$GLUE | Monte Rosa Therapeutics
Drugging the undruggable, not redrugging the druggable
Monte Rosa is a preclinical biotech that is developing targeted protein degraders to treat cancer and inflammatory diseases. Monte Rosa went public in June of 2021. Unlike other targeted protein degradation (TPD) companies, Monte Rosa is only developing monofunctional degraders. At the heart of Monte Rosa is their discovery platform, Quantitative Engineered Elimination of Neosubstrates (QUEEN). While the company is exciting, everything is still too speculative and Monte Rosa has done little to convey its future vision to the public.
QuEEN (Quantitative Engineered Elimination of Neosubstrates)
At the heart of Monte Rosa is their QuEEN discovery platform. QuEEN works by understanding how the surface of the E3 ligase changes following binding of the small molecule drug and how this change in surface allows binding to structural feature on the surface of the target protein. The QuEEN discovery platform is composed of Monte Rosa’s degron encyclopedia, proprietary molecular glue degrader library, and glue-omics toolbox.
The degron encyclopedia is a catalogue of target proteins that have been identified using Monte Rosa’s AI-powered algorithm. The algorithm consists of a deep neural network that has been trained to identify topological, structural, and sequence features associated with known degrons to identify new potentially therapeutically relevant proteins.
The molecular glue degrader library is of small molecules that have been rationally designed. Their library consists of between 7,000 and 20,000 unique molecular compounds that have been designed to include properties that resemble those of approved drugs.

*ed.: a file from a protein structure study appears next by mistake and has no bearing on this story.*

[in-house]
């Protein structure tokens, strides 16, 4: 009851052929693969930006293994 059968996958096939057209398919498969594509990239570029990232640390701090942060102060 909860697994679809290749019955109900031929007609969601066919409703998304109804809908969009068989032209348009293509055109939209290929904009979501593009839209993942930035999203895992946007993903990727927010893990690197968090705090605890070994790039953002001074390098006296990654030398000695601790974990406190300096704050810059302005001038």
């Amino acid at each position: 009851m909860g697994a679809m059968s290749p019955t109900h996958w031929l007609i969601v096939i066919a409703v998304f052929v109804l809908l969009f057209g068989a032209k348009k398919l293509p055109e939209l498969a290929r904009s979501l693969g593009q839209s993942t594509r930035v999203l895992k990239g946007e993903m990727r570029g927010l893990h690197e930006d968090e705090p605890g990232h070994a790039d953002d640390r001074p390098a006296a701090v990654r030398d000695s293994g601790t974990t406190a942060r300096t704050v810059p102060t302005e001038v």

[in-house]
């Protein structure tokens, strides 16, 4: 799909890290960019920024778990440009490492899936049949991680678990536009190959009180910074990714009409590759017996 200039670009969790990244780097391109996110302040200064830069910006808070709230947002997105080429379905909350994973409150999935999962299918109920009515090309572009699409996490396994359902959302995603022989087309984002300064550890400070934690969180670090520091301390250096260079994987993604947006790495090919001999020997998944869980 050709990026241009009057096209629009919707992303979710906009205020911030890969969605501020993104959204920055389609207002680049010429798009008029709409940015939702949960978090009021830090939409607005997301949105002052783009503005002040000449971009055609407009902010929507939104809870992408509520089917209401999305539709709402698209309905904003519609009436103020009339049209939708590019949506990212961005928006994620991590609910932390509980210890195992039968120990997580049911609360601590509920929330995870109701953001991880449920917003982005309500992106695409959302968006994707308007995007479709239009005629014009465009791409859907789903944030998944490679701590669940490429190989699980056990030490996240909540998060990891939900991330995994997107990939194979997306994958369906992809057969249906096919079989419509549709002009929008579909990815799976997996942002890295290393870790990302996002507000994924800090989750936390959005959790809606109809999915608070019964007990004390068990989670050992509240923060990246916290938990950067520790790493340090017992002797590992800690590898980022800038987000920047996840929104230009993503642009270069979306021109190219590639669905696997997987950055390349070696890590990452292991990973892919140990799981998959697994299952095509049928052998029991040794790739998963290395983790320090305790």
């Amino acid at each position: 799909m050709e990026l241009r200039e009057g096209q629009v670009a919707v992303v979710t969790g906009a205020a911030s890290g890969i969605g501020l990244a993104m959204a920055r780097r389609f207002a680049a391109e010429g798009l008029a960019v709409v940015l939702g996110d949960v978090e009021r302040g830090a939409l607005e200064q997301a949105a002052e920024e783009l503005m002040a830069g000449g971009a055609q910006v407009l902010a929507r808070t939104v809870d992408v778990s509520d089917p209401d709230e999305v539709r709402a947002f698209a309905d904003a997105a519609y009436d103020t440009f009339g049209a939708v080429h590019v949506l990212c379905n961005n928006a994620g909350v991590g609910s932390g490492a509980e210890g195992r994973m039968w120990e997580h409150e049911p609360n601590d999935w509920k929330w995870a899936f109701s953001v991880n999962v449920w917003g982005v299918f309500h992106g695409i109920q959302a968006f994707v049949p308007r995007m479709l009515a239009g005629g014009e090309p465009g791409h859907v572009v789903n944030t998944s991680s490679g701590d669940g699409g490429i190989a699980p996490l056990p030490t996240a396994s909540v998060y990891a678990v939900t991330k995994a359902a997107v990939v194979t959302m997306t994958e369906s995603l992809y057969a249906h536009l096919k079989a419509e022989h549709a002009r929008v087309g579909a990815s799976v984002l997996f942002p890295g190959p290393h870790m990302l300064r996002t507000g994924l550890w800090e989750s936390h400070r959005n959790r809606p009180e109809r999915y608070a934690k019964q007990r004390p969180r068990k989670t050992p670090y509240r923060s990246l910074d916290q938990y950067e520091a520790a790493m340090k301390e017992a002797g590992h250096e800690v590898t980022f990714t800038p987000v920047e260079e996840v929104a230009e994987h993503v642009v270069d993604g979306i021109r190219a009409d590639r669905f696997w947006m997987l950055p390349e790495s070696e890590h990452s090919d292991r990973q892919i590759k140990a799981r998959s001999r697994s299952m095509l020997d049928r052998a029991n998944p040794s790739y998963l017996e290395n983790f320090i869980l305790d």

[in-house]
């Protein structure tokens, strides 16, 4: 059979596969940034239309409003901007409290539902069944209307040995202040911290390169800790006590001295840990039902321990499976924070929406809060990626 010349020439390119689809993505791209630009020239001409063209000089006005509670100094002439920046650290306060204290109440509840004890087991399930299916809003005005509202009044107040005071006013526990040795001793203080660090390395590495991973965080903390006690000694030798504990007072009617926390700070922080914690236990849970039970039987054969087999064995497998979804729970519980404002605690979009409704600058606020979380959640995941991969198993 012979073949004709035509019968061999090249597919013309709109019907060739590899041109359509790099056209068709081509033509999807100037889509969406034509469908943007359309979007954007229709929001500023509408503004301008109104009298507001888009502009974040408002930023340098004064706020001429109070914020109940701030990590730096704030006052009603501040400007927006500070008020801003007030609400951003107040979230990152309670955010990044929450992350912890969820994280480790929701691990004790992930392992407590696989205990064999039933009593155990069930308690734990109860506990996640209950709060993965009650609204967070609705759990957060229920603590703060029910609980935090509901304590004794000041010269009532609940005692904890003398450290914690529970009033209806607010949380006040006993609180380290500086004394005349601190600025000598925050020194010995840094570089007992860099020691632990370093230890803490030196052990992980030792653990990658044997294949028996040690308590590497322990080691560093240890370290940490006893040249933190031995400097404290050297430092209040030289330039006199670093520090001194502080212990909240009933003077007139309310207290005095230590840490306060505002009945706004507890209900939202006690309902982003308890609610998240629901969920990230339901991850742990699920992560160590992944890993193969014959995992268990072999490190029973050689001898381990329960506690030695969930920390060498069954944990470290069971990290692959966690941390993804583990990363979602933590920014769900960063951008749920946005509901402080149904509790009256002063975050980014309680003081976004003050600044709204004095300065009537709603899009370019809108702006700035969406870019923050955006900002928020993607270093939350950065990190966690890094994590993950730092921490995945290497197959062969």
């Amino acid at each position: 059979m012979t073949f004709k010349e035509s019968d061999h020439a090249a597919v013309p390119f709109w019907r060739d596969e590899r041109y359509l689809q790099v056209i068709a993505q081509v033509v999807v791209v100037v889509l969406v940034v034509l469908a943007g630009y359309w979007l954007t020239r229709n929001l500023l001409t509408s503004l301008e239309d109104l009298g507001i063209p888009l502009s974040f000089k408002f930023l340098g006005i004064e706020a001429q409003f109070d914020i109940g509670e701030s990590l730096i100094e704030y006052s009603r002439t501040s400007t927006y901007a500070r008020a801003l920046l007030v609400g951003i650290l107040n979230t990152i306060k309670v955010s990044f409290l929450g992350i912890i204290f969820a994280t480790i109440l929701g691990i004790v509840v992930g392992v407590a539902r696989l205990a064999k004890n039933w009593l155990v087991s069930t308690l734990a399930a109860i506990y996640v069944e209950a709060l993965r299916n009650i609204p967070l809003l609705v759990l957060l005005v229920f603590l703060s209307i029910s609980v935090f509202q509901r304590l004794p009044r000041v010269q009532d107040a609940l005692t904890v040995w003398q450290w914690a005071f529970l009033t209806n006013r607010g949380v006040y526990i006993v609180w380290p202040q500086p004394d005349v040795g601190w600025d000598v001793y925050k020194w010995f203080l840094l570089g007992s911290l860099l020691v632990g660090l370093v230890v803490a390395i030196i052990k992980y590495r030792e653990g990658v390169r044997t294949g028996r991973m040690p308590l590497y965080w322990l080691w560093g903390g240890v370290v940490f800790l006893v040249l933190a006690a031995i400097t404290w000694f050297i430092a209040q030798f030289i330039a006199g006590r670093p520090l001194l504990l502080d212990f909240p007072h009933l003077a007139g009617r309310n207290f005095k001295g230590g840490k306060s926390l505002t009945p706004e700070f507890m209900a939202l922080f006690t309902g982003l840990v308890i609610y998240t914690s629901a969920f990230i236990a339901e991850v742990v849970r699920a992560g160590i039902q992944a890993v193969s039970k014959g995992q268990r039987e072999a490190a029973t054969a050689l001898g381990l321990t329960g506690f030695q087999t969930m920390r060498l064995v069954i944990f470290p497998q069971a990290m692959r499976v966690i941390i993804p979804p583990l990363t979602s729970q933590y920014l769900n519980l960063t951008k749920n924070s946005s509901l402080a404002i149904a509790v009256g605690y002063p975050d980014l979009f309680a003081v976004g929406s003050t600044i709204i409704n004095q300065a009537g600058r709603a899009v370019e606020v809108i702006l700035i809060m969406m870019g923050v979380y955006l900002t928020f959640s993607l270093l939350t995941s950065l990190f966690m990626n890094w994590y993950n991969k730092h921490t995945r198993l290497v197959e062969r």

The glueomics toolbox is a suite of biochemical, proteomic, and computational screening tools designed to enable discovery and optimization of molecular glues that efficiently induce binding of the E3 ligase to the target protein. This tool box includes Rhapsody, a suite of software that allows the in silico screening of molecular glues and modeling of the ternary complex, and a portfolio of proteomic profiling assays.
Monte Rosa’s most advanced asset is a degrader of G1 to S phase transition 1 (GSPT1), which is also referred to as eukaryotic release factor 3a (eRF3A). Currently, MRT-048 appears to be their lead compound. GSPT1 is involved in the regulation of mammalian cell growth and in translation termination. In vivo assays with multiple Myc-driven cancer models have demonstrated that degradation of GSPT1 leads to cell death. The candidates, which Monte Rosa have disclosed, display selectivity for GSPT1 over classical immunomodulatory imide drug neosubstrates, IKZF1 and IKZF3. Monte Rosa has initiated IND-enabling studies in and expects to submit an investigational new drug application to the FDA in the first half of 2022. Other assets include NEK7 degraders, CDK2 degraders, and VAV1 degraders, which are all still very nascent.
How $GLUE is Drugging the Undruggable